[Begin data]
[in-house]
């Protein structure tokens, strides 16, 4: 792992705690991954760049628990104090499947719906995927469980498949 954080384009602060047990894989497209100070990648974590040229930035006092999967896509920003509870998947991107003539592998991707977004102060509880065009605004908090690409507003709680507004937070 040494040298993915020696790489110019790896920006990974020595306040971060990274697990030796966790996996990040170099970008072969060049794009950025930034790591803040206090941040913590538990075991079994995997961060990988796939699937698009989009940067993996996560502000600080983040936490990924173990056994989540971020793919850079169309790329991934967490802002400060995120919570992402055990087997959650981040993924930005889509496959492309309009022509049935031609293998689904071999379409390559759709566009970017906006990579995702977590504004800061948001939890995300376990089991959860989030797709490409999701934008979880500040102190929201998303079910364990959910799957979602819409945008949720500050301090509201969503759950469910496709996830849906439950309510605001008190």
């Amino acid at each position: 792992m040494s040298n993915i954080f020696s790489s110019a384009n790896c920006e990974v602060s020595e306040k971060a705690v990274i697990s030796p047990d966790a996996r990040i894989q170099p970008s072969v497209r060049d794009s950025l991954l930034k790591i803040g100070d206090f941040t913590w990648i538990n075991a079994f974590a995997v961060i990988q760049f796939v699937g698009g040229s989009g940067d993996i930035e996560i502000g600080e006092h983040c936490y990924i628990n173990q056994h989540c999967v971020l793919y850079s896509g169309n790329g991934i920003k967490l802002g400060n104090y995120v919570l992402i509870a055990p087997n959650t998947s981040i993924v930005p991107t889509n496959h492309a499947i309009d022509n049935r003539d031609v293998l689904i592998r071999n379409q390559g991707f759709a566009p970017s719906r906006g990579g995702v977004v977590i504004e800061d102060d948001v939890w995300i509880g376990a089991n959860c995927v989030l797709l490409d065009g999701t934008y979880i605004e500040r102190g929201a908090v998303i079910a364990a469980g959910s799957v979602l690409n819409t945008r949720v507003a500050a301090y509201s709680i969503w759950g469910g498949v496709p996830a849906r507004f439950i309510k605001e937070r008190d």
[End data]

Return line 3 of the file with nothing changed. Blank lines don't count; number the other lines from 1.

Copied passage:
């Amino acid at each position: 792992m040494s040298n993915i954080f020696s790489s110019a384009n790896c920006e990974v602060s020595e306040k971060a705690v990274i697990s030796p047990d966790a996996r990040i894989q170099p970008s072969v497209r060049d794009s950025l991954l930034k790591i803040g100070d206090f941040t913590w990648i538990n075991a079994f974590a995997v961060i990988q760049f796939v699937g698009g040229s989009g940067d993996i930035e996560i502000g600080e006092h983040c936490y990924i628990n173990q056994h989540c999967v971020l793919y850079s896509g169309n790329g991934i920003k967490l802002g400060n104090y995120v919570l992402i509870a055990p087997n959650t998947s981040i993924v930005p991107t889509n496959h492309a499947i309009d022509n049935r003539d031609v293998l689904i592998r071999n379409q390559g991707f759709a566009p970017s719906r906006g990579g995702v977004v977590i504004e800061d102060d948001v939890w995300i509880g376990a089991n959860c995927v989030l797709l490409d065009g999701t934008y979880i605004e500040r102190g929201a908090v998303i079910a364990a469980g959910s799957v979602l690409n819409t945008r949720v507003a500050a301090y509201s709680i969503w759950g469910g498949v496709p996830a849906r507004f439950i309510k605001e937070r008190d």